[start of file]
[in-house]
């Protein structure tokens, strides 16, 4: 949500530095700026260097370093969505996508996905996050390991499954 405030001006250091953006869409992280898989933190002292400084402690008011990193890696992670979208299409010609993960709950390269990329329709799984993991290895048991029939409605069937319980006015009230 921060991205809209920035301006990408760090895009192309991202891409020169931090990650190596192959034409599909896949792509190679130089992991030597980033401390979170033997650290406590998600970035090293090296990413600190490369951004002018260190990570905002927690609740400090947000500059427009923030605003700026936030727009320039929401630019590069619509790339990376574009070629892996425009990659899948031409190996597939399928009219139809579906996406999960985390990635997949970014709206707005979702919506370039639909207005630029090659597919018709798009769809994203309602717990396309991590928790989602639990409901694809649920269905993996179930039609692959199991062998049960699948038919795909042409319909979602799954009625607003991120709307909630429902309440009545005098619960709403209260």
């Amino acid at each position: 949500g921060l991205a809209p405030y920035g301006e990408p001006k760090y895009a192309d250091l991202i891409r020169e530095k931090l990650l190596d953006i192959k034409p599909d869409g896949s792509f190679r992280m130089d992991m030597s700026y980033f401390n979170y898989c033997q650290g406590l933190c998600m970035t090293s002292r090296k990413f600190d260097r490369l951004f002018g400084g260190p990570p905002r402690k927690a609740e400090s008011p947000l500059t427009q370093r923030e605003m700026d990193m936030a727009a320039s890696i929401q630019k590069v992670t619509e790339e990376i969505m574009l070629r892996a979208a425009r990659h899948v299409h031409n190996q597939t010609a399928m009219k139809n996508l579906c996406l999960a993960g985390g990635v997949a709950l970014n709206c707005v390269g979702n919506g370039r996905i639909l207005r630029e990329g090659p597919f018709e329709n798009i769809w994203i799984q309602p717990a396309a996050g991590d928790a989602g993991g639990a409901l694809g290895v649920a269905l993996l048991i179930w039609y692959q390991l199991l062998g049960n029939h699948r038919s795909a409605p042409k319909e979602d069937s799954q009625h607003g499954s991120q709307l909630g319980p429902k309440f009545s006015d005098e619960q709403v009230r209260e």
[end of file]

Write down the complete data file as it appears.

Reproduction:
[in-house]
């Protein structure tokens, strides 16, 4: 949500530095700026260097370093969505996508996905996050390991499954 405030001006250091953006869409992280898989933190002292400084402690008011990193890696992670979208299409010609993960709950390269990329329709799984993991290895048991029939409605069937319980006015009230 921060991205809209920035301006990408760090895009192309991202891409020169931090990650190596192959034409599909896949792509190679130089992991030597980033401390979170033997650290406590998600970035090293090296990413600190490369951004002018260190990570905002927690609740400090947000500059427009923030605003700026936030727009320039929401630019590069619509790339990376574009070629892996425009990659899948031409190996597939399928009219139809579906996406999960985390990635997949970014709206707005979702919506370039639909207005630029090659597919018709798009769809994203309602717990396309991590928790989602639990409901694809649920269905993996179930039609692959199991062998049960699948038919795909042409319909979602799954009625607003991120709307909630429902309440009545005098619960709403209260």
């Amino acid at each position: 949500g921060l991205a809209p405030y920035g301006e990408p001006k760090y895009a192309d250091l991202i891409r020169e530095k931090l990650l190596d953006i192959k034409p599909d869409g896949s792509f190679r992280m130089d992991m030597s700026y980033f401390n979170y898989c033997q650290g406590l933190c998600m970035t090293s002292r090296k990413f600190d260097r490369l951004f002018g400084g260190p990570p905002r402690k927690a609740e400090s008011p947000l500059t427009q370093r923030e605003m700026d990193m936030a727009a320039s890696i929401q630019k590069v992670t619509e790339e990376i969505m574009l070629r892996a979208a425009r990659h899948v299409h031409n190996q597939t010609a399928m009219k139809n996508l579906c996406l999960a993960g985390g990635v997949a709950l970014n709206c707005v390269g979702n919506g370039r996905i639909l207005r630029e990329g090659p597919f018709e329709n798009i769809w994203i799984q309602p717990a396309a996050g991590d928790a989602g993991g639990a409901l694809g290895v649920a269905l993996l048991i179930w039609y692959q390991l199991l062998g049960n029939h699948r038919s795909a409605p042409k319909e979602d069937s799954q009625h607003g499954s991120q709307l909630g319980p429902k309440f009545s006015d005098e619960q709403v009230r209260e």